TJ46.4 Discussion of the U.S. Navy's Global Ocean Forecasting Capability

Thursday, 10 January 2013: 11:45 AM
Room 9C (Austin Convention Center)
Patrick J. Hogan, NRL, Stennis Space Center, MS; and E. J. Metzger, O. M. Smedstad, and A. J. Wallcraft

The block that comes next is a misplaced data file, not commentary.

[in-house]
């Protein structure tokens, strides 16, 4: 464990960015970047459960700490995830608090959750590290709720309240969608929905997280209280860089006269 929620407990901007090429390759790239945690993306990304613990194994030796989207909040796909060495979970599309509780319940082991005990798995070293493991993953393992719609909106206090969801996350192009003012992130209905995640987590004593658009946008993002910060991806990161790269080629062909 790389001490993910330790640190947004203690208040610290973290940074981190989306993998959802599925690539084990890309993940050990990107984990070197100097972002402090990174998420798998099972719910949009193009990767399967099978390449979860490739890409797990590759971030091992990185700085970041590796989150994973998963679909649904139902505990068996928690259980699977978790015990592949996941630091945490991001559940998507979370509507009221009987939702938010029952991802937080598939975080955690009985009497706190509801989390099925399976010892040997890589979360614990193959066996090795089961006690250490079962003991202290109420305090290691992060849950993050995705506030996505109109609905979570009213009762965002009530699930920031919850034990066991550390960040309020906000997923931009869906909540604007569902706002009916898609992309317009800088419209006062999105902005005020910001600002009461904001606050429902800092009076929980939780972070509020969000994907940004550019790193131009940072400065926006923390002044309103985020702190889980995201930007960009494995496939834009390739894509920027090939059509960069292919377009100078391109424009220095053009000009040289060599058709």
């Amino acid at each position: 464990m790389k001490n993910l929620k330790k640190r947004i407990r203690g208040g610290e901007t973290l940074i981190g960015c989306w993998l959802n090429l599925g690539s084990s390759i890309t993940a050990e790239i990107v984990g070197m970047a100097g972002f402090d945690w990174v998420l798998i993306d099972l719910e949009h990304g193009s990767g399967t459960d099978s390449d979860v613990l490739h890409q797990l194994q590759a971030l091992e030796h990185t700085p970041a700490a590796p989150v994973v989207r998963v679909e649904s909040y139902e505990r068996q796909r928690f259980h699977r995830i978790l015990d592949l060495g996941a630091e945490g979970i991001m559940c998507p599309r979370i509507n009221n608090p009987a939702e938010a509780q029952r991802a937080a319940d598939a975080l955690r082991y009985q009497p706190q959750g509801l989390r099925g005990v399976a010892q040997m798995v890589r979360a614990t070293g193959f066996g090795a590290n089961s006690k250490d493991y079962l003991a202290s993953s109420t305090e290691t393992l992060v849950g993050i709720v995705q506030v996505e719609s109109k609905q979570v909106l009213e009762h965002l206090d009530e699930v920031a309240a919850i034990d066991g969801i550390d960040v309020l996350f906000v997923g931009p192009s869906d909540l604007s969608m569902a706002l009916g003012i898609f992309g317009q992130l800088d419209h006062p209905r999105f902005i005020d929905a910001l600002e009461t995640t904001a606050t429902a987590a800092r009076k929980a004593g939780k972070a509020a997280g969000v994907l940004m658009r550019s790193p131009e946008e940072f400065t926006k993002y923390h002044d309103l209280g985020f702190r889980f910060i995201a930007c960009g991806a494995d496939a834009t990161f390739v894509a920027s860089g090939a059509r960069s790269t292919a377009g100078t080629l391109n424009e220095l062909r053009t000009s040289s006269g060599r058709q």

An overview of the Global Ocean Forecasting System (GOFS) efforts taking place at the Naval Research Laboratory, Stennis Space Center, MS are presented. GOFS 3.0 is based on the HYbrid Coordinate Ocean Model (HYCOM) and assimilates a variety of observations via the Navy Coupled Ocean Data Assimilation System (NCODA). This system has horizontal resolution of ~9 km at the equator (~3 km at high latitudes and 32 layers in the vertical. HYCOM has a unique vertical coordinate configuration based on the layered continuity equation that dynamically changes is space and time between isopycnals in the open stratified ocean, z-coordinates in the unstratified ocean and mixed layer and sigma coordinates in shallow water. The system assimilates observations on a 24 hour sequential updating cycle and produces a 5 day forecast once per day. GOFS 3.1 is currently under development and will be based on 3.0 but will include the two-way coupled Community Ice CodE (CICE) model, use 3-D variational assimilation (instead of multi-variate optimal interpolation), and will include an improved methodology for the downward projection of surface observations (so-called synthetic profiles). Plans are for GOFS 3.1 to be be upgraded to GOFS 3.5 during 2015. The primary enhancements will be doubling the horizontal resolution to 1/25 degree (~4 km at the equator), increasing the vertical resolution to 41 layers, and the inclusion of tidal forcing.
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